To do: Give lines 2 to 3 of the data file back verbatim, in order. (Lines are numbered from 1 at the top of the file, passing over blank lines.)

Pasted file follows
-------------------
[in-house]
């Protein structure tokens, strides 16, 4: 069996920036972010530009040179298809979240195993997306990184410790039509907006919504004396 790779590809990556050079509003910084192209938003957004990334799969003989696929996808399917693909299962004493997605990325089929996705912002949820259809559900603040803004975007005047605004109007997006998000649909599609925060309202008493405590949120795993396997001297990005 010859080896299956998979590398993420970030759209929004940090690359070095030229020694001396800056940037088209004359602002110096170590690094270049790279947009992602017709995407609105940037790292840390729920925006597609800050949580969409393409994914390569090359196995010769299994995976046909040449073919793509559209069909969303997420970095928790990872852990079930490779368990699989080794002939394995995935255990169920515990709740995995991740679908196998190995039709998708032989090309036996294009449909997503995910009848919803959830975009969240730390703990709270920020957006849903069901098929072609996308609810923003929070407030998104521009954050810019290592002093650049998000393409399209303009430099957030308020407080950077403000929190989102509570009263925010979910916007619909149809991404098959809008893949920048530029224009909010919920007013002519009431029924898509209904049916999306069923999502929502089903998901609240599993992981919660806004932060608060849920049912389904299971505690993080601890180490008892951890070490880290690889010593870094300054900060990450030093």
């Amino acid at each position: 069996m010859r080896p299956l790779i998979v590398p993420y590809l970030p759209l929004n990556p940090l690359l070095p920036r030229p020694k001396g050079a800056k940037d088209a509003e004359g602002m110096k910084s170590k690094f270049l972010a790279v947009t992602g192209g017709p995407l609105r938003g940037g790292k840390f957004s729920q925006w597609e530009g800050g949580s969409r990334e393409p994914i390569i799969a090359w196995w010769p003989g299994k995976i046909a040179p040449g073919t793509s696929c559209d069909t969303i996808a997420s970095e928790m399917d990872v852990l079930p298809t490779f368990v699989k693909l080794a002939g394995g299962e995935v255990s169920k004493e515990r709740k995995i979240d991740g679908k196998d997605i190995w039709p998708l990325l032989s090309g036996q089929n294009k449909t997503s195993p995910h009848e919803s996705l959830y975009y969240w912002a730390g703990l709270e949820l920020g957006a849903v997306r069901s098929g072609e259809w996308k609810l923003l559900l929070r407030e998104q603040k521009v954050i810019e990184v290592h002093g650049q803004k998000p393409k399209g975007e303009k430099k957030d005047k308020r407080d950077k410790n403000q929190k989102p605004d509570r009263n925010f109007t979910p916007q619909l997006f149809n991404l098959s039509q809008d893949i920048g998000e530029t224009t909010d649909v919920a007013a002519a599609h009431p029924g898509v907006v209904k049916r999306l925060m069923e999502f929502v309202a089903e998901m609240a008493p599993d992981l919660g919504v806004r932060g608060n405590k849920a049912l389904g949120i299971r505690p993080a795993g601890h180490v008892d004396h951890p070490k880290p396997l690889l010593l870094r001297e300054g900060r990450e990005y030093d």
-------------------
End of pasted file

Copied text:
């Protein structure tokens, strides 16, 4: 069996920036972010530009040179298809979240195993997306990184410790039509907006919504004396 790779590809990556050079509003910084192209938003957004990334799969003989696929996808399917693909299962004493997605990325089929996705912002949820259809559900603040803004975007005047605004109007997006998000649909599609925060309202008493405590949120795993396997001297990005 010859080896299956998979590398993420970030759209929004940090690359070095030229020694001396800056940037088209004359602002110096170590690094270049790279947009992602017709995407609105940037790292840390729920925006597609800050949580969409393409994914390569090359196995010769299994995976046909040449073919793509559209069909969303997420970095928790990872852990079930490779368990699989080794002939394995995935255990169920515990709740995995991740679908196998190995039709998708032989090309036996294009449909997503995910009848919803959830975009969240730390703990709270920020957006849903069901098929072609996308609810923003929070407030998104521009954050810019290592002093650049998000393409399209303009430099957030308020407080950077403000929190989102509570009263925010979910916007619909149809991404098959809008893949920048530029224009909010919920007013002519009431029924898509209904049916999306069923999502929502089903998901609240599993992981919660806004932060608060849920049912389904299971505690993080601890180490008892951890070490880290690889010593870094300054900060990450030093």
């Amino acid at each position: 069996m010859r080896p299956l790779i998979v590398p993420y590809l970030p759209l929004n990556p940090l690359l070095p920036r030229p020694k001396g050079a800056k940037d088209a509003e004359g602002m110096k910084s170590k690094f270049l972010a790279v947009t992602g192209g017709p995407l609105r938003g940037g790292k840390f957004s729920q925006w597609e530009g800050g949580s969409r990334e393409p994914i390569i799969a090359w196995w010769p003989g299994k995976i046909a040179p040449g073919t793509s696929c559209d069909t969303i996808a997420s970095e928790m399917d990872v852990l079930p298809t490779f368990v699989k693909l080794a002939g394995g299962e995935v255990s169920k004493e515990r709740k995995i979240d991740g679908k196998d997605i190995w039709p998708l990325l032989s090309g036996q089929n294009k449909t997503s195993p995910h009848e919803s996705l959830y975009y969240w912002a730390g703990l709270e949820l920020g957006a849903v997306r069901s098929g072609e259809w996308k609810l923003l559900l929070r407030e998104q603040k521009v954050i810019e990184v290592h002093g650049q803004k998000p393409k399209g975007e303009k430099k957030d005047k308020r407080d950077k410790n403000q929190k989102p605004d509570r009263n925010f109007t979910p916007q619909l997006f149809n991404l098959s039509q809008d893949i920048g998000e530029t224009t909010d649909v919920a007013a002519a599609h009431p029924g898509v907006v209904k049916r999306l925060m069923e999502f929502v309202a089903e998901m609240a008493p599993d992981l919660g919504v806004r932060g608060n405590k849920a049912l389904g949120i299971r505690p993080a795993g601890h180490v008892d004396h951890p070490k880290p396997l690889l010593l870094r001297e300054g900060r990450e990005y030093d």